Soldiers March to War: look three sentences up "use the system that best fits the story you want to tell". You have a square peg, you looked around, bought a board with a round hole and now you're complaining it's not fitting. Yes D&D is bad at telling stories about non-adventurers. That's because it's not supposed to be a game about a wandering crafter unless that crafter is also called Tony Stark/Iron Man.

    The Never-Ending Battle: D&D tries to emulate the legends of knights and heroes that go out to kill monsters that threaten people: Hercules and his Hydra, Beowulf and Grendel, etc... Combat is kinda important to some of these stories. Where you say "I'm talking about how when you calculate a modifier you are not thinking about the character's character" I would say you're simply missing the big picture and trying to make a mountain out of a molehill. You're looking at the fight on a round by round basis, but in truth you should be looking at 2 things: "what does how my character fight say about him?" and "how does my character feel about this engagement?"

    Do you focus on non-lethal takedowns? Do you use magic that incapacitates rather then hurt? Do you focus on ending the fight as soon as possible? Do you care about collateral damage?

    When a fight starts or you see a fight incoming (either because you're hidden or the enemy is clearly in the open) do you try to avoid a fight if possible? Do you feel the fight is pointless and both parties should stop? Are you willing to fight to the death in this engagement, is it worth it?

    This is the questions you should be asking: the context around the combat (or avoiding it or whatever), not the round-by-round.

    Downtime: that's one part "what kind of story do you want to tell" and one part "is this really the right game for you?". D&D can do non-combat, it just depends on what kind of non-combat you're looking for and the depth of those mechanics. If you're looking to play the wandering craftsman, assume basic competence where the character has the training to succeed at tasks around his trade barring times of duress and use the existing systems to work around those times, basically turning the act of crafting into an adventure. If you want to make a fancy sword+shield or a tapestry to present to a local lord...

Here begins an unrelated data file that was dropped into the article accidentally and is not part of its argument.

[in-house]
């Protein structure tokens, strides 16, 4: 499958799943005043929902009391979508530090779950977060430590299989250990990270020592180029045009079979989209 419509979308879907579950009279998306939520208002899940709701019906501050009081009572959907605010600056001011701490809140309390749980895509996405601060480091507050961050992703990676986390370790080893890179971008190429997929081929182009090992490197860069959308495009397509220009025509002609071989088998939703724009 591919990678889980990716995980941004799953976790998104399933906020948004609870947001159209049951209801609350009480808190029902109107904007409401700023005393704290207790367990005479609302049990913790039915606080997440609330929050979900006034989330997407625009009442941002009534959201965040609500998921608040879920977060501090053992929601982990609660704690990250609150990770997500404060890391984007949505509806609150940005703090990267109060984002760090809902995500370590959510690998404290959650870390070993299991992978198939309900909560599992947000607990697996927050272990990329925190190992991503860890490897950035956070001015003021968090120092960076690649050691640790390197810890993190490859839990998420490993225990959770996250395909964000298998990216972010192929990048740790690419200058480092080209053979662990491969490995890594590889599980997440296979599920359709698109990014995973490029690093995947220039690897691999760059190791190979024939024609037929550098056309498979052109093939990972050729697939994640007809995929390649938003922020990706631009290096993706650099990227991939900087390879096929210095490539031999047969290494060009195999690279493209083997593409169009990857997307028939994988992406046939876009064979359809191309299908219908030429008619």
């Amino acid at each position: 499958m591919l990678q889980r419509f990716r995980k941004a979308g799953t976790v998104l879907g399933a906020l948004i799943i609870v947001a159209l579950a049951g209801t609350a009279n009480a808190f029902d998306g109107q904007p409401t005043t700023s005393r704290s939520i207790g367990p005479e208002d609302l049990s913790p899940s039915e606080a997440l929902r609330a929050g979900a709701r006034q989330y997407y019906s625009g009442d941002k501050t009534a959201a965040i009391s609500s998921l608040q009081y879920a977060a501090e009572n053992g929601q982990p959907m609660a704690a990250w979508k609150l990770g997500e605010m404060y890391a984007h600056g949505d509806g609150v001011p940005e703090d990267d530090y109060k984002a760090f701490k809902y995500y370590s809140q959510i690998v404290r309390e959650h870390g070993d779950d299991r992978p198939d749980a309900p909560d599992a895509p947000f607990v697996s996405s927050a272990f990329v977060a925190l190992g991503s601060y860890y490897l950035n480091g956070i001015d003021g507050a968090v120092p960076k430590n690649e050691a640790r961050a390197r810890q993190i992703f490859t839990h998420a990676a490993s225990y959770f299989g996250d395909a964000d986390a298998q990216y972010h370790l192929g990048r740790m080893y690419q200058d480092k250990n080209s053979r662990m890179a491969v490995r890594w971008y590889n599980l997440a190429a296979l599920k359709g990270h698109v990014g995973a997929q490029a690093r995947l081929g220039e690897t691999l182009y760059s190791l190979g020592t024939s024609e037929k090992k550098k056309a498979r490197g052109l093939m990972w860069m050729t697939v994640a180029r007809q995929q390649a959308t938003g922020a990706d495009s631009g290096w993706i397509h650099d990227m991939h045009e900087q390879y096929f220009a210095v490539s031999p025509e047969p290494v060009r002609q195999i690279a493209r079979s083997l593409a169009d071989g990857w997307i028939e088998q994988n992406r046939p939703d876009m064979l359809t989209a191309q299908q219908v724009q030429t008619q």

-History or Religion can be used to accurately convey a scene.
    -Thievery if you're looking to add very fine details.
    -Endurance if you're going to be burning the midnight oil or spending prolonged time by the forge.
    -You may need to help someone with a task or try to persuade them so you can get first dibs high quality materials which can potentially require the full use of the social skills: Diplomacy, Intimidation, Insight & Streetwise.
    -Worst case scenario, you may need to rough up a few punks.

    "Downtime" doesn't necessarily mean "nothing happens", you can frame downtime as you would an adventure, it just requires the GM and other players to buy into it.

    Front line & Special Units If you're going to play a class-based game, the classes should have something special about them. D&D is about a small squad of people who are good a thing and generally rely on each other cover the areas they're not good at. In D&D you're not just RandomFighter213547, You're Sol Fightman. You have cool things you can do that's different from 'ol Pious Pete because you're a fighter and not a cleric. If you want to a game with a more homogenous cast, many point-based games like GURPS can do this, but even then you'll likely end up with characters that have specialized roles within the team.

    D&D is just really bad at defining what it wants casters/noncasters to be good at. that's less a problem with the "derived from wargames" and more "cruddy design".

    Balance for the War God Yes, if your game has a high focus on "theme or trope X", all characters being able to contribute to "Theme or trope X" is a good thing. I... I don't see how that's a bad thing. I mean, if you want to go out of your way to be cruddy at X, that's your perogative, but the standard should be some amount of competence in the areas the game will focus on.